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Simple Meat Cooking Recipe

Below is the quick and easy cooking recipe for Meat.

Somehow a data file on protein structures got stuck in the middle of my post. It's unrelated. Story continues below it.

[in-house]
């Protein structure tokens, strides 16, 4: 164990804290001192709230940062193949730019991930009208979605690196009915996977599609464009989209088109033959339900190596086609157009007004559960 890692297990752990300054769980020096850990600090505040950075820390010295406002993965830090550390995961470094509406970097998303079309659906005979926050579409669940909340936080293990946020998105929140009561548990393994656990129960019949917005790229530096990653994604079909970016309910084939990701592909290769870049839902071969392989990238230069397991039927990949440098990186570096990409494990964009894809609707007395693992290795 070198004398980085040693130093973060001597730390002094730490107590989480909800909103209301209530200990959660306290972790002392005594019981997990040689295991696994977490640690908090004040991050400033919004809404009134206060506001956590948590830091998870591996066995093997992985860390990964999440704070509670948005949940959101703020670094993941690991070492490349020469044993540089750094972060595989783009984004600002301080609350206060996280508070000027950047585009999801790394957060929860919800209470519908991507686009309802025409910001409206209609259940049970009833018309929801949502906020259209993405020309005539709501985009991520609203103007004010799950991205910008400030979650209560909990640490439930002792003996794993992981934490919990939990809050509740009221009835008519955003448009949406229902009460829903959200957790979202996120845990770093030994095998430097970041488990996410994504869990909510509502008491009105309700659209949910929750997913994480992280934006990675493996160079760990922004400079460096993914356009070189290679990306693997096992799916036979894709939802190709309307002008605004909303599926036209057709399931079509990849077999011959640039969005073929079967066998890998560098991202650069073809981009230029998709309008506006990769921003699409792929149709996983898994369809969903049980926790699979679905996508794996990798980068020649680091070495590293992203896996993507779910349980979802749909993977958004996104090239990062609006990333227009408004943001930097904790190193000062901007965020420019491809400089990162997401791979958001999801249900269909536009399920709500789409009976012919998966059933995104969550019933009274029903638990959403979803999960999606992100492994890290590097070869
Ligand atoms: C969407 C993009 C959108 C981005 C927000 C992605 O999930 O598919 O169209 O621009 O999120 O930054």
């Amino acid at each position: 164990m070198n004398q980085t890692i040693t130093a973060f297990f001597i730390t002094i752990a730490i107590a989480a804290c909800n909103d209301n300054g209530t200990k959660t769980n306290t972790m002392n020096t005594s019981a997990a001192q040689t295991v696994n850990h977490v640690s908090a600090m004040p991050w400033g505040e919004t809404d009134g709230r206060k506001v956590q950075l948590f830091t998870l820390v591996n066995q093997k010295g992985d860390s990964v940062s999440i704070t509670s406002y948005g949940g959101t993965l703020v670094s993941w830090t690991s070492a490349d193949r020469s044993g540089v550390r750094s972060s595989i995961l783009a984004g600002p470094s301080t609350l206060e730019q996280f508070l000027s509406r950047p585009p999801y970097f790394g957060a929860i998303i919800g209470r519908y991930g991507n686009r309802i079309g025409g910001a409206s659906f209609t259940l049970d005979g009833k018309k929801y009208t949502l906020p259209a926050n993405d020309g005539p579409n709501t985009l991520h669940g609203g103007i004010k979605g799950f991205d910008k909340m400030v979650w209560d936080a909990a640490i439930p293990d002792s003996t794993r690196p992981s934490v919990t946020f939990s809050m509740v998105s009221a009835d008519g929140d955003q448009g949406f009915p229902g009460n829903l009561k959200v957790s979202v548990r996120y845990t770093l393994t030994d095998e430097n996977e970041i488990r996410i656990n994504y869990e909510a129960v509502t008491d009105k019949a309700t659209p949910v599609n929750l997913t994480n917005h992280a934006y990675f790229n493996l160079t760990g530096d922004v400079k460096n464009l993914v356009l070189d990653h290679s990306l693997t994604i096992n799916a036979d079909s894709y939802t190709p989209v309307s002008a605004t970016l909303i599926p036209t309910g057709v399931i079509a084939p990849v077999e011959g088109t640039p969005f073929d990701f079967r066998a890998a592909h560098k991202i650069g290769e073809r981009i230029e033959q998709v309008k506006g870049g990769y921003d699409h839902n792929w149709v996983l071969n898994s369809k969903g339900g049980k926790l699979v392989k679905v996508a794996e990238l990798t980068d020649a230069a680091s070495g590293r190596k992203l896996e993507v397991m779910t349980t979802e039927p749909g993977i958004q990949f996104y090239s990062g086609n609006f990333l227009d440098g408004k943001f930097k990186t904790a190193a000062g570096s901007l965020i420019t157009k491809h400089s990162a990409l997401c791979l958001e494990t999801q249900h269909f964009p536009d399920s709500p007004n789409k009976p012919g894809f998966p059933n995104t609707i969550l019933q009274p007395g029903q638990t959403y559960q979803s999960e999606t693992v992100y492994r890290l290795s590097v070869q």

In all sorts of provisions, the best of the kind goes the farthest; it cuts out with most advantage, and affords most nourishment. Round of beef, fillet of veal, and leg of mutton, are joints that bear a higher price. But as they have more solid meat, they deserve the Meat the preference. Those joints however which are inferior, may be dressed as palatably. And being cheaper, they should be bought in turn; for when weighed with the prime pieces, it makes the price of these come lower. In loins of meat, the long pipe that runs by the bone should be taken out, as it is apt to taint. As also the kernels of beef. Rumps and edgebones of beef are often bruised by the blows which the drovers give the beasts, and the part that has been struck always taints; these joints therefore when bruised should not be purchased. And as great loss is often sustained by the spoiling of meat, after it is purchased, the best way to prevent this is to examine it well, wipe it every day, and put some pieces of charcoal over it. If meat is brought from a distance in warm weather, the butcher should be desired to cover it close, and bring it early in the morning, to prevent its being fly-blown.—All meat should be washed before it is dressed. If for boiling, the colour will be better for the soaking. But if for roasting, it should afterwards be dried. Particular care must be taken that the pot be well skimmed the moment it boils, otherwise the foulness will be dispersed over the meat. The more soups or broth are skimmed, the better and cleaner they will be. Boiled meat should first be well floured, and then put in while the water is cold. Meat boiled quick is sure to be hard. But care must be taken, that in boiling slow it does not stop, or the meat will be underdone. If the steam be kept in, the water will not be much reduced. But if this be desirable, the cover must be removed. As to the length of time required for roasting and boiling, the size of the joint must direct, as also the strength of the fire, and the nearness of the meat to it. In boiling, attention must be paid to the progress it makes, which should be regular and slow. For every pound of meat, a quarter of an hour or twenty minutes is generally allowed, according as persons choose to have it well or underdone. In preparing a joint for roasting, care must be taken not to run the spit through the best parts of the meat, and that no0 black stains appear upon it at the time of serving.


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